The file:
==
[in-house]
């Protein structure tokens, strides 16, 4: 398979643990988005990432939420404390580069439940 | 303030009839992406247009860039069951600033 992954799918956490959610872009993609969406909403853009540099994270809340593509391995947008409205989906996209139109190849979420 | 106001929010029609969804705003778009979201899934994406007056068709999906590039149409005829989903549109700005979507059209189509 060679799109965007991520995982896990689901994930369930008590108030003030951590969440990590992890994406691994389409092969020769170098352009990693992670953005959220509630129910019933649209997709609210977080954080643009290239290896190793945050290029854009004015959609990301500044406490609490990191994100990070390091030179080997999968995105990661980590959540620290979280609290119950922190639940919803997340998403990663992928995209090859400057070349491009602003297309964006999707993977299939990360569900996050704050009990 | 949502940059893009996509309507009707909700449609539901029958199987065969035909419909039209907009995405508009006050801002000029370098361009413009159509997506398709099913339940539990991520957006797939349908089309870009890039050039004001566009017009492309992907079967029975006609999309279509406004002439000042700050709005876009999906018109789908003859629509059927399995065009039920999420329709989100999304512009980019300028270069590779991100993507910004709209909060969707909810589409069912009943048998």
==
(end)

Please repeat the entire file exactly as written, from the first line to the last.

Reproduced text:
[in-house]
């Protein structure tokens, strides 16, 4: 398979643990988005990432939420404390580069439940 | 303030009839992406247009860039069951600033 992954799918956490959610872009993609969406909403853009540099994270809340593509391995947008409205989906996209139109190849979420 | 106001929010029609969804705003778009979201899934994406007056068709999906590039149409005829989903549109700005979507059209189509 060679799109965007991520995982896990689901994930369930008590108030003030951590969440990590992890994406691994389409092969020769170098352009990693992670953005959220509630129910019933649209997709609210977080954080643009290239290896190793945050290029854009004015959609990301500044406490609490990191994100990070390091030179080997999968995105990661980590959540620290979280609290119950922190639940919803997340998403990663992928995209090859400057070349491009602003297309964006999707993977299939990360569900996050704050009990 | 949502940059893009996509309507009707909700449609539901029958199987065969035909419909039209907009995405508009006050801002000029370098361009413009159509997506398709099913339940539990991520957006797939349908089309870009890039050039004001566009017009492309992907079967029975006609999309279509406004002439000042700050709005876009999906018109789908003859629509059927399995065009039920999420329709989100999304512009980019300028270069590779991100993507910004709209909060969707909810589409069912009943048998």